40) LOVE TO LOVE YOU BABY / Donna Summer (1975)
Perhaps the first instance of an orgasm occurring in a top-40 record. Unless you count the groaning and such in the 1967 hit "Judy In Disguise (With Glasses)." Donna Summer was the undisputed queen of disco music. She appears five (5) times in this countdown, more than any other act. Even those Gibb people.

39) SHAKE YOUR GROOVE THING / Peaches & Herb (1979)
One of several songs which bring back the brown acid of 8th grade. The 1978-79 school year was ground zero for the worst of disco. It was our first year in Cape Girardeau, Mo., and for whatever reason(s), much of that city was immersed in the disco craze -- there were two big discos, one on each side of I-55, and both were always packed. It always puzzled me, 'cuz Cape is the whitest-damn-bread city I've ever lived. To this day there has never been a fulltime 'urban' station in that market.

Dearfolk, this is real disco. The purest form, toward which mainstream R&B/soul/black music had evolved. Brass and a funky beat trumps cheap synthesizers every time.

37) LAST DANCE / Donna Summer (1978)
Meh. It didn't do much for me. Too pretentious, especially that 'ballad' intro.

36) TURN THE BEAT AROUND / Vicki Sue Robinson (1976)
Disco was full of one-hit wonders. To wit. What is Victoria up to these days? I imagine she loves to hear percussion while she does karaoke at a lounge somewhere outside Crestview, Fla.

35) KEEP IT COMIN' LOVE / KC & The Sunshine Band (1977)
Yeah, boy. KC&TSB had in its group the few pigmentally-challenged people who knew how to make great dance music in the 1970s. I like 'em, mainly songs like this one which escaped the B2AC status given their biggest hits (we'll get to a couple shortly).

One all-white group which put out great dance music in the '70s was Average White Band. Unfortunately, they have no entry in here. Not even 1975's "Pick Up the Pieces" -- as fine a disco song ever made.

34) SHAKE YOUR BODY (DOWN TO THE GROUND) / Jacksons (1979)
The timing of this AT40 countdown was a little off. Why couldn't Casey, et al, have waited just one month. ONE MONTH. The forthcoming Michael Jackson album Off The Wall was released before the end of July '79, and one of the best disco songs ever -- his "Don't Stop 'Till You Get Enough" -- would've blazed toward this list's top ten.

But "Shake Your Body" was a worthy contender. Typical late '70s Jacksons.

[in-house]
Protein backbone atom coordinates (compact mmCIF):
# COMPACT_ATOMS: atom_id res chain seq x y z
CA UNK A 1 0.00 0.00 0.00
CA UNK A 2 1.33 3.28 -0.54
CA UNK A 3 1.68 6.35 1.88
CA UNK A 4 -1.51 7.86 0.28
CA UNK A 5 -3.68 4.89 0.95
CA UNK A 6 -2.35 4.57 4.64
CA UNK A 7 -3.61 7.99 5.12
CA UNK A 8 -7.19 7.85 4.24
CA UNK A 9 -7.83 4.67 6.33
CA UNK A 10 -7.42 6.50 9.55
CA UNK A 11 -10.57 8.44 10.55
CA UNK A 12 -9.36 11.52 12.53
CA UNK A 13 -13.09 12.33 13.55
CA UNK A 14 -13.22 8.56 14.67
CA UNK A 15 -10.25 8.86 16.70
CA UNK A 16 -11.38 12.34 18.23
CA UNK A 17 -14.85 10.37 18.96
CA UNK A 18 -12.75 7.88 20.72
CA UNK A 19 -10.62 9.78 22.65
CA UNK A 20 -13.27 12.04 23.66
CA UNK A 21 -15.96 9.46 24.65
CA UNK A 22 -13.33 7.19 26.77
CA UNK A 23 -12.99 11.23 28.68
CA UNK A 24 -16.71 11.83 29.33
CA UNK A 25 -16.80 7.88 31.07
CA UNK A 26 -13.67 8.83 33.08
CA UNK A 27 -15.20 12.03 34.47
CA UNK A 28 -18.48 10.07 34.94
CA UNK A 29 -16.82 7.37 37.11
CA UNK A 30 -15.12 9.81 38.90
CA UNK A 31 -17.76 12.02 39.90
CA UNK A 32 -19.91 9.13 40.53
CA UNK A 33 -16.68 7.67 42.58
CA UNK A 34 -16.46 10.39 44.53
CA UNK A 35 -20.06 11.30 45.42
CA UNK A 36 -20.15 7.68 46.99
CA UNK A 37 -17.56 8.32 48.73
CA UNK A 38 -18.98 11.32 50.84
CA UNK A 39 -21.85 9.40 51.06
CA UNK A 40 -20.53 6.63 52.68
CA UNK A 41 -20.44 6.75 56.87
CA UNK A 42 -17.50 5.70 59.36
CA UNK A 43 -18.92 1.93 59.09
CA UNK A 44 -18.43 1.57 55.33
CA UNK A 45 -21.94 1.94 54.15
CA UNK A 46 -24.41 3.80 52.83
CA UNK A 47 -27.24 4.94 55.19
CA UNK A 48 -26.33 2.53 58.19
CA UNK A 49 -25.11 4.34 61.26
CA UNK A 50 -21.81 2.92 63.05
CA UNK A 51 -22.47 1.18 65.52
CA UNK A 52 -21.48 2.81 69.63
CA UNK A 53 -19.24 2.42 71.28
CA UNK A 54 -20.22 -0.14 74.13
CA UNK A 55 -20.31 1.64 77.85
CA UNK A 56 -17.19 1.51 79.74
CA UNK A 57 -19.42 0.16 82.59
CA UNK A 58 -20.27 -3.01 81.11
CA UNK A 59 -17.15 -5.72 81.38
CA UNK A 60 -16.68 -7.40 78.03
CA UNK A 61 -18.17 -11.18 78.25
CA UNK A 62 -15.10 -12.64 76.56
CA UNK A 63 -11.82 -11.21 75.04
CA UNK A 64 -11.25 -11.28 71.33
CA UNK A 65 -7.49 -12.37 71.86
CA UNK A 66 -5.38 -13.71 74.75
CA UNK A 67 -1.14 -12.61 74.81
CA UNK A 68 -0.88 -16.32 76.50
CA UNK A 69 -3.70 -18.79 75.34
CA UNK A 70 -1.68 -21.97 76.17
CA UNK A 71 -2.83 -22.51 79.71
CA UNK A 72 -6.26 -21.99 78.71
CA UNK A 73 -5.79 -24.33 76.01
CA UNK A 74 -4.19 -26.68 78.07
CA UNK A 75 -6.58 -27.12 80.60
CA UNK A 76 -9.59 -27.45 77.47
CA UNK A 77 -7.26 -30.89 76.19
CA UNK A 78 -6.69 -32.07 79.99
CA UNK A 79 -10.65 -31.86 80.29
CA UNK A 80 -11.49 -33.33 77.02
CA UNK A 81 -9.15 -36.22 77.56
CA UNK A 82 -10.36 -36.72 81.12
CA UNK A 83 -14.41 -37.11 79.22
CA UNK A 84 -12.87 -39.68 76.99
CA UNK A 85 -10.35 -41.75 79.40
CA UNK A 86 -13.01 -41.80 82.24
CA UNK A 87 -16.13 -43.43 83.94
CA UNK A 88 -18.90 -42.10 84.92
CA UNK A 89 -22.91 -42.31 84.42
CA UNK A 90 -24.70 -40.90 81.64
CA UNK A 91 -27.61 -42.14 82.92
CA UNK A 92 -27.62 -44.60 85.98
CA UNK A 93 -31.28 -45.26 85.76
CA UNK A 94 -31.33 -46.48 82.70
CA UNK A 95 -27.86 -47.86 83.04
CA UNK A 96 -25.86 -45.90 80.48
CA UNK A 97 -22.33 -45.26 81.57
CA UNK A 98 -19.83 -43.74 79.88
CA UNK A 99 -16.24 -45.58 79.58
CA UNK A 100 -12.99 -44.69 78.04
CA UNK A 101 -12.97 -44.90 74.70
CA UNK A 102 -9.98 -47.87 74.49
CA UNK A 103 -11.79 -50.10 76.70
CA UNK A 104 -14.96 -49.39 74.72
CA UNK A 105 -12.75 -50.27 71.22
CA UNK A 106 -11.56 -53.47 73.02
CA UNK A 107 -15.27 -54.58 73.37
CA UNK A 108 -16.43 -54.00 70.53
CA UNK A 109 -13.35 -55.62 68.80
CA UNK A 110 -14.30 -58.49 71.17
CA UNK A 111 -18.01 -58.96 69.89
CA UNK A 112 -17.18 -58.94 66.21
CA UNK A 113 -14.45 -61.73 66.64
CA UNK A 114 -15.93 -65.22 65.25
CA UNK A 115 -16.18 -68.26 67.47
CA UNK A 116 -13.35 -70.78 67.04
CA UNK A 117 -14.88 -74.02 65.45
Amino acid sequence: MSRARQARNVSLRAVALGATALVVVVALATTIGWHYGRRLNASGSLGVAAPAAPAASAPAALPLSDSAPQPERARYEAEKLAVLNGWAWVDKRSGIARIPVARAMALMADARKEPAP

33) DANCE WITH ME / Peter Brown (1978)
Who is he? Who knows. But this is one fine dance record.

At this point in the countdown, Casey did a mini-countdown of the top three 'slow' songs, chosen by a survey of top DJs at the nation's biggest discos. The first of them was played here, and the other two came up later in the show. But I'll go ahead and give 'em all away. The Belly-Rubbin' Ballads were:
3) HOW DEEP IS YOUR LOVE / The Bee Gees (1977)
2) THREE TIMES A LADY / The Commodores (1978)
I can not hear this song without dropping in the immortal Eddie Murphy-as-"Buckwheat" parody lyrics .... "unce ... tice ... fee tines a mady ..."
1) REUNITED / Peaches & Herb (1979)
I reattached the "groove thing" I "shook" clean off. My apologies.

32) THAT'S THE WAY (I LIKE IT) / KC & The Sunshine Band (1975)
The sun was out too long on this one. Burnt to a crisp. Just like the bacon at IHOP last night.

31) I FEEL LOVE / Donna Summer (1977)
Ahhhh, the synthesizers of Giorgio Moroder. Quite irresistible, if you wanna know the truth.

30) DAZZ / Brick (1976)
It was a melding of the words "Disco" and "Jazz." A follow-up single would be entitled "Dusic." Personally, I was waiting for "Dlassical." Or even "Dunk." Hey, I got it -- "Dountry"

("Dip Hop" would be too easy)

29) DISCO INFERNO / The Trammps (1976)
One of the most excruciating things about one of the local top-40s in Cape was that it went headlong into disco. KGMO was the station, and they always played the long version of this one, off the Saturday Night Fever soundtrack. But did they play the long version of Joe Walsh's '78 hit "Life's Been Good"? Hell, no.